Monday, Nov. 19, 2007 | 7:04 a.m.
Ernie Acevedo had not yet turned 21 when he first walked into Caesars Palace - a wide-eyed UNLV student who wanted to witness the casino's opening day in 1966.
The Roman-themed spectacle, with roving centurions and elaborate fountains, captivated him. A few years later, at a Caesars restaurant, he asked his future in-laws for their daughter's hand in marriage. The couple named their first child after the Caesars headliner, Shani Wallace.
Acevedo was close to finishing his education degree at UNLV when he realized he'd need to attend another college for a course in how to teach the deaf. So instead, with a young family to feed, he quit school and learned to deal cards at the Horseshoe, a high-stakes downtown joint. One thing led to another. He worked in a handful of casinos, sold real estate and in 1993 landed a job at Caesars Palace.
"It was the first place where I didn't mind coming to work," he said. "It was a real pleasure."
At the time, Caesars Palace was owned by Caesars World - a company that had sloughed off the property's early ties to the mob-affiliated Teamsters Union but still operated the property in a way that was different from that of the big corporations of today.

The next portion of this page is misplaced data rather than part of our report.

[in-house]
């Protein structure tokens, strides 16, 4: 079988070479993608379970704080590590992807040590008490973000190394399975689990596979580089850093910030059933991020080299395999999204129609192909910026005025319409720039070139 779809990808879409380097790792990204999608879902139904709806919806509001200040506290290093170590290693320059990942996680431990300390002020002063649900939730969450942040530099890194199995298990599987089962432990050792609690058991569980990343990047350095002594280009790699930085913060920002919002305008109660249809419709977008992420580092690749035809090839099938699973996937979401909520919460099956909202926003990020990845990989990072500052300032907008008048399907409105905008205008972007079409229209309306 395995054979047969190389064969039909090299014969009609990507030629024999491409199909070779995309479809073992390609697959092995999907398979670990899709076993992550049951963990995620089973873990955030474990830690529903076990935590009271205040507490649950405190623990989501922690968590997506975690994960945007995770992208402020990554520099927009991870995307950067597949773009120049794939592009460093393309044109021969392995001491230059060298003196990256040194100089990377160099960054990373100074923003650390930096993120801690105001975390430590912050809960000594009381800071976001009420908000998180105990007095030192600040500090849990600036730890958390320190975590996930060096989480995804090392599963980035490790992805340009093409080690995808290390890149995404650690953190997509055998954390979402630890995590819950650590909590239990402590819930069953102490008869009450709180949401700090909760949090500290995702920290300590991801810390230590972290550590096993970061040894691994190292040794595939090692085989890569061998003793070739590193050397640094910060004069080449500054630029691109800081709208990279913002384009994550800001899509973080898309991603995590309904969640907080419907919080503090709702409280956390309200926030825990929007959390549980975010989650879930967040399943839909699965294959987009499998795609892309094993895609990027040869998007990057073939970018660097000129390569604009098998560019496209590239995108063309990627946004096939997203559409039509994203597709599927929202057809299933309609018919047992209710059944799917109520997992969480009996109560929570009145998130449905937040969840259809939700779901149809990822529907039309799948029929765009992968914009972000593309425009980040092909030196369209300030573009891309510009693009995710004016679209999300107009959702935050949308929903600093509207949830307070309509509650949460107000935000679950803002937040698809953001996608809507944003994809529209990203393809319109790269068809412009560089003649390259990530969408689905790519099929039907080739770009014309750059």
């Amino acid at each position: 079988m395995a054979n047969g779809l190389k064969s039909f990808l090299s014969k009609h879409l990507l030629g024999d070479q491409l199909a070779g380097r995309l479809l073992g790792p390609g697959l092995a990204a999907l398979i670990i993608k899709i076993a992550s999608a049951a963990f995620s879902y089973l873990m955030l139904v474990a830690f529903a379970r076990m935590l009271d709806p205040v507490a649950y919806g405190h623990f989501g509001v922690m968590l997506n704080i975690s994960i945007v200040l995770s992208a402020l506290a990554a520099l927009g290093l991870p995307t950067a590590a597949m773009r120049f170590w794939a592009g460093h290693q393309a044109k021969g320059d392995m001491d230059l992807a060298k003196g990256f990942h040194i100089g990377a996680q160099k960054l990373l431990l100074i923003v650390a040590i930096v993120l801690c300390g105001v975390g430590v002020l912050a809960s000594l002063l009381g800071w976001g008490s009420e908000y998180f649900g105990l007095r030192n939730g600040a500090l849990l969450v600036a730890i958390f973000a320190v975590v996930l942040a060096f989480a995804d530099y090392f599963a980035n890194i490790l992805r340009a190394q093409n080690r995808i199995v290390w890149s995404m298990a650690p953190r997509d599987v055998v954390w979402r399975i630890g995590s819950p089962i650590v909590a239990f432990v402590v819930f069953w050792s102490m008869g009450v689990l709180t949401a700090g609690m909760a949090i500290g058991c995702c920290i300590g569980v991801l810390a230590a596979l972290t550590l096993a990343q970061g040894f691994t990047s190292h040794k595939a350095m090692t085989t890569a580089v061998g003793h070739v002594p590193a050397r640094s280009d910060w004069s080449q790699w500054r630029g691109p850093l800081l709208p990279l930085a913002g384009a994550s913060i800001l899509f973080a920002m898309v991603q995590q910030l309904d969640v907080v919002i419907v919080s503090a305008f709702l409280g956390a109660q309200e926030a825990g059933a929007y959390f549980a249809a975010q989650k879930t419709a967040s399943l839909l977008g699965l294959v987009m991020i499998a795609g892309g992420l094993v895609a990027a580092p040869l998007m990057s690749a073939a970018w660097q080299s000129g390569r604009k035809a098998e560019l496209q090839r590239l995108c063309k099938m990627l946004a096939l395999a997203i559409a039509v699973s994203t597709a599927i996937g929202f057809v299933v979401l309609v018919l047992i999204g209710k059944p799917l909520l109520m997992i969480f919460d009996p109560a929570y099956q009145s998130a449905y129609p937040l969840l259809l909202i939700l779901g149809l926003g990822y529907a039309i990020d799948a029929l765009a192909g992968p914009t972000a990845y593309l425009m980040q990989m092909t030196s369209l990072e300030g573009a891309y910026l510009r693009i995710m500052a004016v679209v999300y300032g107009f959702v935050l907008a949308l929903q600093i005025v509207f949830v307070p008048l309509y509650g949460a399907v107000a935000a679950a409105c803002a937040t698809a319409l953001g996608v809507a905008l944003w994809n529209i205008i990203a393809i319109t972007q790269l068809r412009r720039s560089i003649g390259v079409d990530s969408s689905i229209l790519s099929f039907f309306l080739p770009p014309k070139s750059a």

Acevedo says there was less pressure to meet profit goals and a more laid-back attitude toward the peaks and valleys of the gambling business.
"They wouldn't sweat the action by changing the deck or the dealer to try to influence the outcome of a game," he said. "At Caesars you could be paying thousands of dollars to customers and they would know that the game, eventually, would take care of itself."
Dealers, he says, now feel like sacrificial lambs to corporate profit. Managers commonly side with customers who are rude or belligerent with dealers. And employee reviews feel like a kangaroo court, with predetermined outcomes, no one to represent the dealer and no appeals, he said.
Acevedo says it's more than just managing for the bottom line. It's a psychological minefield.
"The idea is to keep compartmentalizing dealers with this idea that we are unskilled laborers and easily replaced. On a normal gambling day, we may have tens of thousands, if not hundreds of thousands of dollars worth of transactions. What other industry would treat its employees with this much responsibility this way?"
Acevedo, 60, says he is making less money now than he was a few years ago, even without a tip-sharing policy like Wynn's.
That's because health insurance premiums have risen by thousands of dollars, while games with less attractive odds have proliferated on the Strip. Those games keep more of the players' money but can mean fewer tips from dissatisfied players, he said.
Acevedo's three children have steered clear from dealing, influenced by their father's love-hate relationship with the job.
"I am speaking out about this because I'm a short-timer. I won't see the benefits of this effort. I'm doing this to benefit future generations of dealers and because I want to see Caesars do well."